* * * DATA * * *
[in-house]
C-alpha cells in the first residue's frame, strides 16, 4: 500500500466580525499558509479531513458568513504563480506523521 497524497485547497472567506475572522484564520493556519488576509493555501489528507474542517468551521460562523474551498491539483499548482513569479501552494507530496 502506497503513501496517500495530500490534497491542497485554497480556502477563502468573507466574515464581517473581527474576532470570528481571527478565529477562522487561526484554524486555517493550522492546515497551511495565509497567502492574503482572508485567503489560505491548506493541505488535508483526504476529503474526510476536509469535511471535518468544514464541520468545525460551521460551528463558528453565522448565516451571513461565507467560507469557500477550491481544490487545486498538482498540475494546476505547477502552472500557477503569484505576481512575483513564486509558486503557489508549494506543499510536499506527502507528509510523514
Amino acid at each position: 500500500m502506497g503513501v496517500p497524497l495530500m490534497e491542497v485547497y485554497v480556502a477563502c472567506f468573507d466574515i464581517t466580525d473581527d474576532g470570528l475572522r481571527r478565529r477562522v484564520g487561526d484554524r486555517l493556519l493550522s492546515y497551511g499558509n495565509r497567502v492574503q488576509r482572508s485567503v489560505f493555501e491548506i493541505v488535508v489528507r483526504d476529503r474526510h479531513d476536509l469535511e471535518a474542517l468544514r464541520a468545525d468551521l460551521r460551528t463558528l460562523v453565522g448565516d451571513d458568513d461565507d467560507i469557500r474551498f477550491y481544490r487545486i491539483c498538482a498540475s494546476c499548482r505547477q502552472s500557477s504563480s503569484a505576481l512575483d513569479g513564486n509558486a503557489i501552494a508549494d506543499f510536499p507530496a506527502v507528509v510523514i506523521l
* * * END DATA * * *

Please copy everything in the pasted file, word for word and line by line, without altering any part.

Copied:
[in-house]
C-alpha cells in the first residue's frame, strides 16, 4: 500500500466580525499558509479531513458568513504563480506523521 497524497485547497472567506475572522484564520493556519488576509493555501489528507474542517468551521460562523474551498491539483499548482513569479501552494507530496 502506497503513501496517500495530500490534497491542497485554497480556502477563502468573507466574515464581517473581527474576532470570528481571527478565529477562522487561526484554524486555517493550522492546515497551511495565509497567502492574503482572508485567503489560505491548506493541505488535508483526504476529503474526510476536509469535511471535518468544514464541520468545525460551521460551528463558528453565522448565516451571513461565507467560507469557500477550491481544490487545486498538482498540475494546476505547477502552472500557477503569484505576481512575483513564486509558486503557489508549494506543499510536499506527502507528509510523514
Amino acid at each position: 500500500m502506497g503513501v496517500p497524497l495530500m490534497e491542497v485547497y485554497v480556502a477563502c472567506f468573507d466574515i464581517t466580525d473581527d474576532g470570528l475572522r481571527r478565529r477562522v484564520g487561526d484554524r486555517l493556519l493550522s492546515y497551511g499558509n495565509r497567502v492574503q488576509r482572508s485567503v489560505f493555501e491548506i493541505v488535508v489528507r483526504d476529503r474526510h479531513d476536509l469535511e471535518a474542517l468544514r464541520a468545525d468551521l460551521r460551528t463558528l460562523v453565522g448565516d451571513d458568513d461565507d467560507i469557500r474551498f477550491y481544490r487545486i491539483c498538482a498540475s494546476c499548482r505547477q502552472s500557477s504563480s503569484a505576481l512575483d513569479g513564486n509558486a503557489i501552494a508549494d506543499f510536499p507530496a506527502v507528509v510523514i506523521l